1. What is the popular dialogue surrounding Love Jihad in India? 

Gupta: “There are two sets of ideologies at play here. One, that pushes the conservative agenda and the other which constantly aims to fight it. As we witness the comeback of all sorts of nationalist forces across the world, India finds itself at crossroads where it struggles to preserve the idea of diversity and yet gives in to the rightist ideologies every time it hands over the mandate to those opposed to liberal views. One such issue has gained momentum with a recent advertisement by a jewelry brand that portrayed inter-faith marriages in a progressive light. Even though it had to be taken down by the brand under pressure, what it achieved was important. It brought forth the deep dichotomy of views that exists within India today. Love Jihad is a way to control not just the minority communities but also women at large. And the debate surrounding Love Jihad in India is here to stay and so will the polarized views on the issue.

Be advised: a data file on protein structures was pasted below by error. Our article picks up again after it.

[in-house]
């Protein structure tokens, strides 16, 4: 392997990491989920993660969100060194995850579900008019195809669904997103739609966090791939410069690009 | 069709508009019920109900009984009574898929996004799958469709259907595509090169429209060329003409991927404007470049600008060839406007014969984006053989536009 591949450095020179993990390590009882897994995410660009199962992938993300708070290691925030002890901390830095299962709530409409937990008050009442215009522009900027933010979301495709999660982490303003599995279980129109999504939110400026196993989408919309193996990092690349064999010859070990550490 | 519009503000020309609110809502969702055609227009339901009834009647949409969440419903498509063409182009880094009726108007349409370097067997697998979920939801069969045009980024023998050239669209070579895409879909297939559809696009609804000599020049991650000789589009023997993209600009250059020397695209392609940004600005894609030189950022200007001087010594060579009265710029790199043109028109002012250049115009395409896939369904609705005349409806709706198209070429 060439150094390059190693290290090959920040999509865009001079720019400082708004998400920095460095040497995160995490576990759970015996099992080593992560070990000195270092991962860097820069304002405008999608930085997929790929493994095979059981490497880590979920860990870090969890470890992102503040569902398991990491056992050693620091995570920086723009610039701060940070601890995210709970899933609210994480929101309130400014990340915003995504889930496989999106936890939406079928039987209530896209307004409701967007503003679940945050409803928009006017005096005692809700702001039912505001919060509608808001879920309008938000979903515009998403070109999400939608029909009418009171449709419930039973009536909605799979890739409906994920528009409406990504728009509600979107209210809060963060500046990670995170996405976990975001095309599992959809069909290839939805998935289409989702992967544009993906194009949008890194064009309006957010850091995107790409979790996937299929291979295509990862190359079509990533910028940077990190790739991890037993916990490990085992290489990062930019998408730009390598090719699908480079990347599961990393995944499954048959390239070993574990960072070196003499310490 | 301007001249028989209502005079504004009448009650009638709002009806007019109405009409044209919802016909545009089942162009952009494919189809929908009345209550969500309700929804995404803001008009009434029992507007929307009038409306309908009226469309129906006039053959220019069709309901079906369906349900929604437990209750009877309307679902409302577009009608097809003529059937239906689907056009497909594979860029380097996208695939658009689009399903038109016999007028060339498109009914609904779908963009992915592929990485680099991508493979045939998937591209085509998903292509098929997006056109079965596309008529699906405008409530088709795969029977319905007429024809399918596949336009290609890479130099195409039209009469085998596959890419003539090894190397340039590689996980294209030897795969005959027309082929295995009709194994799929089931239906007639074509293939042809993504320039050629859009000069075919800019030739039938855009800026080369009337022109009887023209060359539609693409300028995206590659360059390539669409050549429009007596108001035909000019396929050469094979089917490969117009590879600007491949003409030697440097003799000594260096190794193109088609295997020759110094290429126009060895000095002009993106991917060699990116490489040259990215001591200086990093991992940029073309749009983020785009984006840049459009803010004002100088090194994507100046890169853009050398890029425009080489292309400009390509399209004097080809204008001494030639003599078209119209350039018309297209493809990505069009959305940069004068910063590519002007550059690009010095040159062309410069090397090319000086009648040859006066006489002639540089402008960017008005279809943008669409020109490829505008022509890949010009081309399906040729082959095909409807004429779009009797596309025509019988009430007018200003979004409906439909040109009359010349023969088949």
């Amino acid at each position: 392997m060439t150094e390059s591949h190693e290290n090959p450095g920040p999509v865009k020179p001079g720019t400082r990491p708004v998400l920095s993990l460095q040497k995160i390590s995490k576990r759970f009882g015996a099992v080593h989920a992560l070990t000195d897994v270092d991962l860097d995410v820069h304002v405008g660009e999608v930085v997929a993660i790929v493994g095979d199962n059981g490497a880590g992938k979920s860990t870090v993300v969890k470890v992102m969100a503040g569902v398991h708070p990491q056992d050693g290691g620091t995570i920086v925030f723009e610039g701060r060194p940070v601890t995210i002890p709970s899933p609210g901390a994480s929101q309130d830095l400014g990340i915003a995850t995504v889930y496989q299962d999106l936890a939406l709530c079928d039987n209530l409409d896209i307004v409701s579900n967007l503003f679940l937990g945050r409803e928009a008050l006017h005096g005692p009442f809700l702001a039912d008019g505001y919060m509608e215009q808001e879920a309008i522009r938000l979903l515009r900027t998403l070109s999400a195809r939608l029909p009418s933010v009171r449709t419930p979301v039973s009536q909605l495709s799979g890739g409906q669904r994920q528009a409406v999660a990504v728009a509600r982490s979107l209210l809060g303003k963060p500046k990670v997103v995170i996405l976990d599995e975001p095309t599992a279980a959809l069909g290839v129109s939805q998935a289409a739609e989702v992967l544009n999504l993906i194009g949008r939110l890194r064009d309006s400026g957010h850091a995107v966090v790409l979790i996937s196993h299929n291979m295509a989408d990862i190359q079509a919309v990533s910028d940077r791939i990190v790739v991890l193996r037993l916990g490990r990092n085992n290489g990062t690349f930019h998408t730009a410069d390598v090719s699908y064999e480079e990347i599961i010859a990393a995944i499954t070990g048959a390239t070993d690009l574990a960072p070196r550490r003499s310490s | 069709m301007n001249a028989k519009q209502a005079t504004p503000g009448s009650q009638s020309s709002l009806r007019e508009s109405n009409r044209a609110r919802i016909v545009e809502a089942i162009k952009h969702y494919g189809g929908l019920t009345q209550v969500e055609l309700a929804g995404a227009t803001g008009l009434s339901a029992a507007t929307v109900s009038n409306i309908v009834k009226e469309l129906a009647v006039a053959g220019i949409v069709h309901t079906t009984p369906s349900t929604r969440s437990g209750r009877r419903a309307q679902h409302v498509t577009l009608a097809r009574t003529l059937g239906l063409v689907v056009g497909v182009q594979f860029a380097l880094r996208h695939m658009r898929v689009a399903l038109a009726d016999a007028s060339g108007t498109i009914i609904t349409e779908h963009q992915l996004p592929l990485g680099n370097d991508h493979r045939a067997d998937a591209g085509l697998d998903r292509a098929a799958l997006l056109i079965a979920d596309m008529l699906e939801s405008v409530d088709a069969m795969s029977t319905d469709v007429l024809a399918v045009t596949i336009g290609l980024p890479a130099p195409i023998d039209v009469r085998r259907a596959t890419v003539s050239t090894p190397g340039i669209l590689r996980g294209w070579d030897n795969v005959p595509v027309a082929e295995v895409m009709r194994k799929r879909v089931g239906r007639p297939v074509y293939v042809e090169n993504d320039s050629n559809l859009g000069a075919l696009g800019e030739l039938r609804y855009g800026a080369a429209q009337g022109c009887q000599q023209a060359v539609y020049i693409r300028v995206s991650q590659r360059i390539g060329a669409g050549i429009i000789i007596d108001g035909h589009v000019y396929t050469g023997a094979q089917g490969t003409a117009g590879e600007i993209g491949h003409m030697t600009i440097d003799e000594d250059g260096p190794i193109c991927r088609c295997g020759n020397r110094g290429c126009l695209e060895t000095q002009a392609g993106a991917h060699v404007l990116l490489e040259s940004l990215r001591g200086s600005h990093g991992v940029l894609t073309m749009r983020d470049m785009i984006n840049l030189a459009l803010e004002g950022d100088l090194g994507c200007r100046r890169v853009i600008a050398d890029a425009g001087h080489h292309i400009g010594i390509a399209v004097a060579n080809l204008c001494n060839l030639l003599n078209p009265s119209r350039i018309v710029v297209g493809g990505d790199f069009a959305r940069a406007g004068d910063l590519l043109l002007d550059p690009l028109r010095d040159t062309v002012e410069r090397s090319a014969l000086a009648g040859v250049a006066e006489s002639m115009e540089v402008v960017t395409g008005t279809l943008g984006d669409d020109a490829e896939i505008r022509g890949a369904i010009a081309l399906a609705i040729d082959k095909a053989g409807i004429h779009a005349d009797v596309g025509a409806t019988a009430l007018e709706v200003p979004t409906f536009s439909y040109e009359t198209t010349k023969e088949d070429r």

How much do you think this is about Hindu nationalistic politics than it is about actual concern over forced conversions?

Gupta: “It definitely is a way of tightening the noose around minorities. There are no two ways about that. What it very smartly aims to do is to use the old discourse on conversion to play on the insecurities of Hindus. The ruling party in India has not minced words while making it clear that they want to create a Hindu state where the majority religious community gets to be at the centre. The recent debate on Love Jihad is a way to systematically walk the talk which was part of BJP’s manifesto of placing nationalism at the centre of their agenda.”